According to Hollywood Reporter: 'Teen Spirit tells the story of a shy Eastern European teen who dreams of pop stardom to escape her small town and shattered family life. With the help of an unlikely mentor, Violet (Fanning) enters an international singing competition that will test her integrity, talent and ambition. Fred Berger (La La Land) is producing alongside Brian Kavanaugh-Jones under their Automatik banner, while Jamie Bell, who helped develop the screenplay with Minghella, will executive produce'.

The Social Club has been used a location before for its 1970s decor. I saw some filming there last year which I think was for the TV series Guerrilla, starring Idris Elba, which also has scenes shot in Deptford High Street.  I assume on this occasion it is standing in in this film for an East European small town drinking den.  

Elle Fanning in 20th Century Women (2016)

Monday, July 17, 2017

Music Monday: Peter Perrett 'How the West was Won'

'How the West was Won' is the new solo album from Peter Perrett (Domino, 2017).

Perrett is best known as the former lead singer of The Only Ones, responsible for one of the greatest songs of the punk era 'Another Girl, Another Planet'. He  was born at Kings in Camberwell in 1952, and after being kicked out of boarding school ended up at school in New Cross: 'My first school was called Bancroft’s on the edge of Epping Forest. I got a scholarship to go there because I was brainy. I got expelled from there when I was 15 and then went to Haberdashers’ Aske’s in New Cross. One of my classmates was [Cockney Rebel singer] Steve Harley – called Steve Nice back then. He was one of the only two people who were into Dylan; the difference was he was a skinhead and I was a longhair'.

After The Only Ones split up in 1981, Perrett 'vanished from public view. Sequestered in a crumbling gothic house in Forest Hill that he fortified against police raids, Perrett took and dealt heroin' (Alex Petridis, 2007)). I believe this house was in Manor Mount, SE23.  Perrett once told Mojo Magazine that while living here 'On two or three occasions we had the police living opposite us, for a period of months. I mean, they spent hundreds of thousands of pounds on operations to bust us, and they got close on a couple of occasions. Luckily, we lived in a fortress, it was impossible to get in. We’d watch them try and break the door down but the door was at the very top of a steep flight of stairs. So, they would have to try and run up the stairs, and they could never get full contact on the door with their battering ram – it just used to slide off'. Barney Hoskyns mentions that in this period he visited Perrett 'in his huge decaying home in Forest Hill, though my efforts to help him... were wholly in vain' (Never Enough: a way through addiction, 2017). I think Perrett later moved to Norwood.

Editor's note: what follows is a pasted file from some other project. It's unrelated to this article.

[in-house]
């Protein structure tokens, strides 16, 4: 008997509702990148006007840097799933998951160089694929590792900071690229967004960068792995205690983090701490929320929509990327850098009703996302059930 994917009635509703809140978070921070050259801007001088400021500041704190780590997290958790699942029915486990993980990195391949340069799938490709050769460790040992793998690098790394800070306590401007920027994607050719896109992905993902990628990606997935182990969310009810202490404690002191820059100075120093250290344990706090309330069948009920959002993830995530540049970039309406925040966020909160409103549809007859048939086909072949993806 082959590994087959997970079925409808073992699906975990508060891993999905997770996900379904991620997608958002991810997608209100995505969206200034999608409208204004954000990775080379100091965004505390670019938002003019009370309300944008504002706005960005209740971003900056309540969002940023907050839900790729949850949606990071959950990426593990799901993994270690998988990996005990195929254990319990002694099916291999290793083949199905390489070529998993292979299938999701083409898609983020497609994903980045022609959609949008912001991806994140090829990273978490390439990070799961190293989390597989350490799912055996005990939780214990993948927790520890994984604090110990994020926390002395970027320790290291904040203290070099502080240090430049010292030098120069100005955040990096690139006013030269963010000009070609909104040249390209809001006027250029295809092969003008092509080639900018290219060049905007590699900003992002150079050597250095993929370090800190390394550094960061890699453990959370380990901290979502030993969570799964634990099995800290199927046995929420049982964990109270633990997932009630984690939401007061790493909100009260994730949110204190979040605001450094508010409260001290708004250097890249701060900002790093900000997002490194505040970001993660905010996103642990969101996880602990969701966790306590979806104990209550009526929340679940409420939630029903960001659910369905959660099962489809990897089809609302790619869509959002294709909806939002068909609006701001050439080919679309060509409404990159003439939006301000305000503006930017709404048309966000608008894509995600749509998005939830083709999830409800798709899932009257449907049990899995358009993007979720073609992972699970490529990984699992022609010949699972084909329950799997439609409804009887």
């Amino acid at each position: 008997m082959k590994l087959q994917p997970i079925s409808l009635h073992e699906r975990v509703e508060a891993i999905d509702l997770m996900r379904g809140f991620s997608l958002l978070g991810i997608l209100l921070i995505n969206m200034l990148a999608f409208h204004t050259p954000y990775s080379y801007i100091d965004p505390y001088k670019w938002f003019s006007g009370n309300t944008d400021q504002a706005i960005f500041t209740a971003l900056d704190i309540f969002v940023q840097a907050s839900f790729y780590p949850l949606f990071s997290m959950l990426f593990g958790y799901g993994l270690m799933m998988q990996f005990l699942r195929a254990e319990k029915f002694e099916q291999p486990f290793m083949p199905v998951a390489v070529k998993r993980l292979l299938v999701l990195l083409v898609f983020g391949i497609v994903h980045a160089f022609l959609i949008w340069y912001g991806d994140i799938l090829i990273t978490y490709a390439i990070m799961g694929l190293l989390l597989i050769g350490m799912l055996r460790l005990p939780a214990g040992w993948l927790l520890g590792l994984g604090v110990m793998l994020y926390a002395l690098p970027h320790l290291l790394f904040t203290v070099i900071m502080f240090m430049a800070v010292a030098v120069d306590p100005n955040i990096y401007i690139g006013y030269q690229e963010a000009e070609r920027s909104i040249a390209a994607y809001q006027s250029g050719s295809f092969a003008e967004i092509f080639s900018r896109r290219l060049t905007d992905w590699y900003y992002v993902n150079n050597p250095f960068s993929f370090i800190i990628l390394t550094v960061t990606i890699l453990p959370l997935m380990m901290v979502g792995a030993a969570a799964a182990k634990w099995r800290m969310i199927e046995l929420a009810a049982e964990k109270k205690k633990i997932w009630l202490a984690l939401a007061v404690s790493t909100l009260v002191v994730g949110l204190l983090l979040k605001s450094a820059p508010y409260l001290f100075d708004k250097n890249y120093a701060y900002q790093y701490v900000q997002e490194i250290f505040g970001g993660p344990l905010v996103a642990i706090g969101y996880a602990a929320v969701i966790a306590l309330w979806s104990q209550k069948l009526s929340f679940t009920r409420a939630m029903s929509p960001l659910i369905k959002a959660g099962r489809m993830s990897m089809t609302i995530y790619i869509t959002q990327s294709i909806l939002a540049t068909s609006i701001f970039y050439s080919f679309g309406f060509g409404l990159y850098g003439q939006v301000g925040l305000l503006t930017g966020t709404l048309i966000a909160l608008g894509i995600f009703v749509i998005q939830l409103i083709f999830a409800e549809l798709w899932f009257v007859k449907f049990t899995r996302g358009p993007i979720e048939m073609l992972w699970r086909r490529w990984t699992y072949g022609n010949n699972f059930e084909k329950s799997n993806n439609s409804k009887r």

The new album is not dissimilar to The Only Ones output of nearly 40 years ago- songs of love as a metaphor for addiction and vice versa, performed in a world weary tone. But this time underpinned by a note of defiance as a survivor; as he sings on 'Something in my brain':

'Just like the experiment with the rat,
He could choose food or he could choose crack.
Well the rat he starved to death
But I didn't die, at least not yet'

Sunday, July 16, 2017

I Want Your Love

'I want your love' - tape on metal box, Peckham Rye/Nunhead Lane junction.
But are they referencing Chic or Transvision Vamp?

Monday, July 10, 2017

Music Monday - Tom Misch - South of the River

Tom Misch has a new single and it is a proper transpontine neo-soul anthem entitled South of the River. It has a bit of a disco feel to it including a nice violin line from Tobie Tripp as a one man Philly string section and a fusiony keyboard solo from Rob Araujo.

The East Dulwich multi-instrumentalist and producer is definitely going places, headling venues like Somerset House when he hasn't even released a full album yet. Tom Misch has though put out lots of great material on his soundcloud site, collaborating with artists including Loyle Carner and Carmody. If you like this track check out his 'Beat Tape 2' and more recent 'Revere' EP.

Thursday, July 06, 2017

Green Onions and Red Lion - healthfoods, vinyl and coffee in Clifton Rise SE14

Tucked off the New Cross Road in Clifton Rise SE14, Green Onions has been going for about 18 months offering a great combination of healthfoods and vinyl.


Out front there's vegan goodies, gifts and all the tea bags...

Head to the back though and there's racks of vinyl from Spotty Vinyl Records... some great finds to be had for all you crate diggers, with new stock every week.

I was sorely tempted by a couple of disco 12"s, maybe next time. Don't think they had this soul classic though...

Green Onions is open every day, including until 7:30 pm Monday to Friday, so handy for popping in on the way to or from New Cross Gate if you're commuting.

Also in Clifton Rise you can now get a really good coffee (not to mention plenty of food) at the new Red Lion Coffee Company. I know there's no shortage of cafes in the area, especially up near Goldsmiths, but lets just say coffee quality can be variable if you are as fussy as me.

Red Lion is on corner of Clifton Rise and Batavia Road near to Fordham Park.

Monday, June 26, 2017

Music Monday: Mirage - 1980s Brockley Brit Funk